Ultra-high bypass ratio engines offer propulsive efficiency improvements and potential fuel burn reduction. The associated larger diameter can lead to an increase in nacelle drag that can erode the expected cycle benefits. Also, larger engines are likely to be closely coupled with the aircraft. Consequently, compact nacelles are needed to counter these aspects and to translate cycle fuel burn benefits into combined engine-airframe performance. An objective of ODIN is to develop design capability and detailed aerodynamic knowledge for installed compact nacelles to operate at off-design conditions such as take-off high lift, windmill and idle. Within a wider context of future power-plant integration, ODIN’s objectives include the improved understanding of exhaust suppression and jet-flap interaction noise.
Overall, ODIN will deliver validated design guidelines for novel nacelles to ensure cruise and off-design performance as well as the validation of computational methods for jet noise and exhaust suppression modelling.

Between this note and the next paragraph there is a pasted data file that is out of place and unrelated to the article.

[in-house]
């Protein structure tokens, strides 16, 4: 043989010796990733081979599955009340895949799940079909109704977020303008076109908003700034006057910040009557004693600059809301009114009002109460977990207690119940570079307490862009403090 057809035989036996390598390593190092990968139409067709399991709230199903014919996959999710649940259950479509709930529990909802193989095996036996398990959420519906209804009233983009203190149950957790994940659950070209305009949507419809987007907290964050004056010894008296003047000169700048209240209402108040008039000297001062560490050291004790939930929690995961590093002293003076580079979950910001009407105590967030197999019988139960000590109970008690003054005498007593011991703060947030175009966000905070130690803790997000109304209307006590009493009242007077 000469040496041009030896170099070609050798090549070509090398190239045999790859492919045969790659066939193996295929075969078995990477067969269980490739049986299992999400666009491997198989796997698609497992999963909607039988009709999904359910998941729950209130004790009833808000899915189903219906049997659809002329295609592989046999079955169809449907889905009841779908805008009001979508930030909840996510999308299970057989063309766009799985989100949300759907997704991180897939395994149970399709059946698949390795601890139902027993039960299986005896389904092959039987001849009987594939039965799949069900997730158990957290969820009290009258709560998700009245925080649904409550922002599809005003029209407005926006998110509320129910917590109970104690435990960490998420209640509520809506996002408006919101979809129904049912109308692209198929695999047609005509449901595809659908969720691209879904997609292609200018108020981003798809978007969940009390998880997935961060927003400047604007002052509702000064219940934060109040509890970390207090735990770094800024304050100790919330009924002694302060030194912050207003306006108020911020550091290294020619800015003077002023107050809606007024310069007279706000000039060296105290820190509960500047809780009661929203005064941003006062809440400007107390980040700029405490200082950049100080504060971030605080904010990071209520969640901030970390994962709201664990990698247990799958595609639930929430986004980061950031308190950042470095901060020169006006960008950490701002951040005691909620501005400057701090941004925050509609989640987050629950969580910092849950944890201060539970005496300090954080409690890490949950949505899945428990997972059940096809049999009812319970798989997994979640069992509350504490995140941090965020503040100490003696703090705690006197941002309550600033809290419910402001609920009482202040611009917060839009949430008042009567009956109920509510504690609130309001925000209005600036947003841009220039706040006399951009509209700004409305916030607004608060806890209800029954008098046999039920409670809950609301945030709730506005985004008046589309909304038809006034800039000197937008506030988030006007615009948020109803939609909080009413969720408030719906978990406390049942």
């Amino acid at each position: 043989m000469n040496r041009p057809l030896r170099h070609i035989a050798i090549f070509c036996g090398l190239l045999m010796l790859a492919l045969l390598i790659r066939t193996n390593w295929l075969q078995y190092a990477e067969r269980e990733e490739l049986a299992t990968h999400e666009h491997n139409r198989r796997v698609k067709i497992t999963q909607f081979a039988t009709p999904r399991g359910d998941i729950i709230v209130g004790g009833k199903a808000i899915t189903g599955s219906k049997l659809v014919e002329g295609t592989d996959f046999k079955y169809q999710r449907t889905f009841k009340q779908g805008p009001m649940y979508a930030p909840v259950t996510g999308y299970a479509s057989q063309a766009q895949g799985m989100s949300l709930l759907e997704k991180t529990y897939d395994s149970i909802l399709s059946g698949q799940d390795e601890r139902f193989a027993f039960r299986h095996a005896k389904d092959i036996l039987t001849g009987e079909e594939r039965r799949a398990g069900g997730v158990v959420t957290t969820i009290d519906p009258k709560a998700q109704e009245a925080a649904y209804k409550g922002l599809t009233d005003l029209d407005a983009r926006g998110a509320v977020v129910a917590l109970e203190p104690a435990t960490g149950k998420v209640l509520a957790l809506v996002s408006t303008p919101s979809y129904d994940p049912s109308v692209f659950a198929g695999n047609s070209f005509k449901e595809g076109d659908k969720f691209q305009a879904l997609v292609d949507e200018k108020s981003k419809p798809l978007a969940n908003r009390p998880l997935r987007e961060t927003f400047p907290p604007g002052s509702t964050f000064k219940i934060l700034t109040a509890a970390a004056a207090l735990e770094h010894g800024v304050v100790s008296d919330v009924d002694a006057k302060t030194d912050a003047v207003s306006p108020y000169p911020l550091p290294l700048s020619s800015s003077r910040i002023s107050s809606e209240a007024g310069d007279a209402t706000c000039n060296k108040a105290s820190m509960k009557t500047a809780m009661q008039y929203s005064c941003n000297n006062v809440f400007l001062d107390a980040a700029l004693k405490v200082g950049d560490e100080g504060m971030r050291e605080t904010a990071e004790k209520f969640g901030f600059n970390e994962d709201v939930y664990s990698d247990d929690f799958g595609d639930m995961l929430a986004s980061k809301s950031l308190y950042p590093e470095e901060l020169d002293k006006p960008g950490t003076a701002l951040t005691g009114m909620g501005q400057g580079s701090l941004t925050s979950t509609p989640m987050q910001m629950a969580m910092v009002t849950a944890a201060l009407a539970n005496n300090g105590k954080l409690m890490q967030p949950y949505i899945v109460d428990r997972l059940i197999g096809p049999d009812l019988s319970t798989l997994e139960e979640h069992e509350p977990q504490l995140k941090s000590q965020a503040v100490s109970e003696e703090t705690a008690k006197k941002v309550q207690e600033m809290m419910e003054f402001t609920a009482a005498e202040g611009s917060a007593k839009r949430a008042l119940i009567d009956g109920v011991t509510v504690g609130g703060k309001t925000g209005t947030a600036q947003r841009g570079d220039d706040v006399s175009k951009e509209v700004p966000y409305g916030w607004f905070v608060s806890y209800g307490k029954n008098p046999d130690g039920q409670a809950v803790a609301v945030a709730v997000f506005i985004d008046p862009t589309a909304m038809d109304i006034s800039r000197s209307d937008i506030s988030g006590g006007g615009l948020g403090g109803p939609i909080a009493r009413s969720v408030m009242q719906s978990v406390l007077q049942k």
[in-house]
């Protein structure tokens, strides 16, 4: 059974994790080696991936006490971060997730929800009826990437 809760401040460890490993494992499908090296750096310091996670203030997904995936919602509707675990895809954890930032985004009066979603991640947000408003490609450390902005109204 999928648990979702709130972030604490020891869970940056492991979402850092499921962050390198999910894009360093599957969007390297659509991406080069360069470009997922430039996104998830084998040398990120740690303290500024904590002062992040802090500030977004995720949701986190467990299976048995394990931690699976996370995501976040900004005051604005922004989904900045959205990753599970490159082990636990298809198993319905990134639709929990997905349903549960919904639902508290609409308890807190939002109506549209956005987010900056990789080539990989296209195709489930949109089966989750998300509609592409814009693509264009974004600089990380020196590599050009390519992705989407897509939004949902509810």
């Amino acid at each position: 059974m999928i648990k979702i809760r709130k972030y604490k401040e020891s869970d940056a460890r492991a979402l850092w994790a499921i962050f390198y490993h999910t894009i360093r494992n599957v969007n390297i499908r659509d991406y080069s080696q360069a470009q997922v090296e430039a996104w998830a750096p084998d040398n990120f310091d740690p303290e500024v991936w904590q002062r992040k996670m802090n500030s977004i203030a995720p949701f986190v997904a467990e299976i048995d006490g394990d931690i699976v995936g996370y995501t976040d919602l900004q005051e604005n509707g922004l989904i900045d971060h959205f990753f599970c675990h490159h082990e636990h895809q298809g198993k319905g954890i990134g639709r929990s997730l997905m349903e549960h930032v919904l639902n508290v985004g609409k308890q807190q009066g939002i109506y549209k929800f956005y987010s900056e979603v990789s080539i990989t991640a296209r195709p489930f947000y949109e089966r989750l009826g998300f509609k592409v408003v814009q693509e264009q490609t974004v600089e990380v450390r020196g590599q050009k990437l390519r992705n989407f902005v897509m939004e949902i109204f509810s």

The viable design space for compact nacelles will be determined, across cruise and off-design conditions, with a multi-objective, multi-point optimisation method. High fidelity computations, and state-of-the-art high-resolution measurements with a novel section test rig, will reveal detailed aerodynamics of the design-limiting flow separation mechanisms. A synthesis of the multi-fidelity computational and experimental data will provide a calibration of the medium fidelity methods required for industrial design. An advanced dual-stream exhaust rig test will quantify installed exhaust suppression and jet-flap interaction noise and provide unique data to calibrate the computational methods at design and off-design conditions. Design constraints imposed by noise levels will be identified through experiments and high fidelity acoustic computations, which will also propose acoustic sensor layouts for the UHBR flight test demonstrator.